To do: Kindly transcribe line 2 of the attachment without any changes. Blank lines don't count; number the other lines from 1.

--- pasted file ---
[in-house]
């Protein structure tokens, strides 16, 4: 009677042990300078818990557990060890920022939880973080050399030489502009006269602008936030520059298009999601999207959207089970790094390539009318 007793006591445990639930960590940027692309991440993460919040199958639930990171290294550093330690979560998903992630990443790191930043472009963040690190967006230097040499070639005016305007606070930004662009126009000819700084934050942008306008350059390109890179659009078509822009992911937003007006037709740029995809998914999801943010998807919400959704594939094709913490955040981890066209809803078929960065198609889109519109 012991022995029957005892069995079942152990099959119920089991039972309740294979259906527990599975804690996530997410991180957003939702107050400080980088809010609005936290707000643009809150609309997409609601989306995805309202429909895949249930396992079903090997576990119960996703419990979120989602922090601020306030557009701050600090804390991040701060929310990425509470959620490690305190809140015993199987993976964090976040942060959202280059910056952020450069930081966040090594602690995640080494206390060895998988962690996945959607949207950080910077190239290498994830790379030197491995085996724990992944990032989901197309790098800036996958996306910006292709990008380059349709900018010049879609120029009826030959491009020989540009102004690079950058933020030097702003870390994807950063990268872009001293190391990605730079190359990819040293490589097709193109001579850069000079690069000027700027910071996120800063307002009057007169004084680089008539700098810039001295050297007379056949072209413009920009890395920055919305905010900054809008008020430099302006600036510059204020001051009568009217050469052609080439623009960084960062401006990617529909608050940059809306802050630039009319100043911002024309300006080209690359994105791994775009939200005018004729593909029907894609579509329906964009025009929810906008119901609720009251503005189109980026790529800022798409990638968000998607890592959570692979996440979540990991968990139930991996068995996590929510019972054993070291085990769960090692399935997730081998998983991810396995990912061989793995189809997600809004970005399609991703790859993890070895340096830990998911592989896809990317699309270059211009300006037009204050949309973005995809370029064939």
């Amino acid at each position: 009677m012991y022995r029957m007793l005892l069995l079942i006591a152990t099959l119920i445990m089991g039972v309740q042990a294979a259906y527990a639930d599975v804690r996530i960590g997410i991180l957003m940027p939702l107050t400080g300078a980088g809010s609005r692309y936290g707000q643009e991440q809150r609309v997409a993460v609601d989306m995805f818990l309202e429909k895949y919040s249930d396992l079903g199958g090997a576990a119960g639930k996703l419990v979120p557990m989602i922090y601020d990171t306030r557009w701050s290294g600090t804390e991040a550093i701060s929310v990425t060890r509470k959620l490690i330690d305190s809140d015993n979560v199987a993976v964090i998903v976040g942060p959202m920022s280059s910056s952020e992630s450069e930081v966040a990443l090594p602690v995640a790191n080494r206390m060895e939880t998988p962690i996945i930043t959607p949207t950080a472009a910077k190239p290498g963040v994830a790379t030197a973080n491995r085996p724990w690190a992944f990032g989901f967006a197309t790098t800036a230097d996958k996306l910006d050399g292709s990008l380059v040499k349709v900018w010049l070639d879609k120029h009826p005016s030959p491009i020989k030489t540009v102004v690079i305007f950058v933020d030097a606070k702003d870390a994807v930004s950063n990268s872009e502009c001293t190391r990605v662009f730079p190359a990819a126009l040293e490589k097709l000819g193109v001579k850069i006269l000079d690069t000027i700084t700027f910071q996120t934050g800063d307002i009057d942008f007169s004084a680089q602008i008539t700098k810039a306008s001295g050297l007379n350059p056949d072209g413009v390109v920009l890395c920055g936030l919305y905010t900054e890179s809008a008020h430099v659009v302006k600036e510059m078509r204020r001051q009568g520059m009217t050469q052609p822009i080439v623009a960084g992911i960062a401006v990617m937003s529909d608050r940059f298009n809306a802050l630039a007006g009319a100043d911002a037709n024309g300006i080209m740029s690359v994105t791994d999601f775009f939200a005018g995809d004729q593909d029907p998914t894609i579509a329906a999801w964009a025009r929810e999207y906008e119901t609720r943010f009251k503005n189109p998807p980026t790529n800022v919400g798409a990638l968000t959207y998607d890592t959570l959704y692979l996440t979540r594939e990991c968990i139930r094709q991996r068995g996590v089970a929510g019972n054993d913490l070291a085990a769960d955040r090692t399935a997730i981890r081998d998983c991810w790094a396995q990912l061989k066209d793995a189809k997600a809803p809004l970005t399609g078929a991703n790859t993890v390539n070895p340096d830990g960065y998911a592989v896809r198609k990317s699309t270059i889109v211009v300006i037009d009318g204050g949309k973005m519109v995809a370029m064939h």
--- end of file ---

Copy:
């Protein structure tokens, strides 16, 4: 009677042990300078818990557990060890920022939880973080050399030489502009006269602008936030520059298009999601999207959207089970790094390539009318 007793006591445990639930960590940027692309991440993460919040199958639930990171290294550093330690979560998903992630990443790191930043472009963040690190967006230097040499070639005016305007606070930004662009126009000819700084934050942008306008350059390109890179659009078509822009992911937003007006037709740029995809998914999801943010998807919400959704594939094709913490955040981890066209809803078929960065198609889109519109 012991022995029957005892069995079942152990099959119920089991039972309740294979259906527990599975804690996530997410991180957003939702107050400080980088809010609005936290707000643009809150609309997409609601989306995805309202429909895949249930396992079903090997576990119960996703419990979120989602922090601020306030557009701050600090804390991040701060929310990425509470959620490690305190809140015993199987993976964090976040942060959202280059910056952020450069930081966040090594602690995640080494206390060895998988962690996945959607949207950080910077190239290498994830790379030197491995085996724990992944990032989901197309790098800036996958996306910006292709990008380059349709900018010049879609120029009826030959491009020989540009102004690079950058933020030097702003870390994807950063990268872009001293190391990605730079190359990819040293490589097709193109001579850069000079690069000027700027910071996120800063307002009057007169004084680089008539700098810039001295050297007379056949072209413009920009890395920055919305905010900054809008008020430099302006600036510059204020001051009568009217050469052609080439623009960084960062401006990617529909608050940059809306802050630039009319100043911002024309300006080209690359994105791994775009939200005018004729593909029907894609579509329906964009025009929810906008119901609720009251503005189109980026790529800022798409990638968000998607890592959570692979996440979540990991968990139930991996068995996590929510019972054993070291085990769960090692399935997730081998998983991810396995990912061989793995189809997600809004970005399609991703790859993890070895340096830990998911592989896809990317699309270059211009300006037009204050949309973005995809370029064939």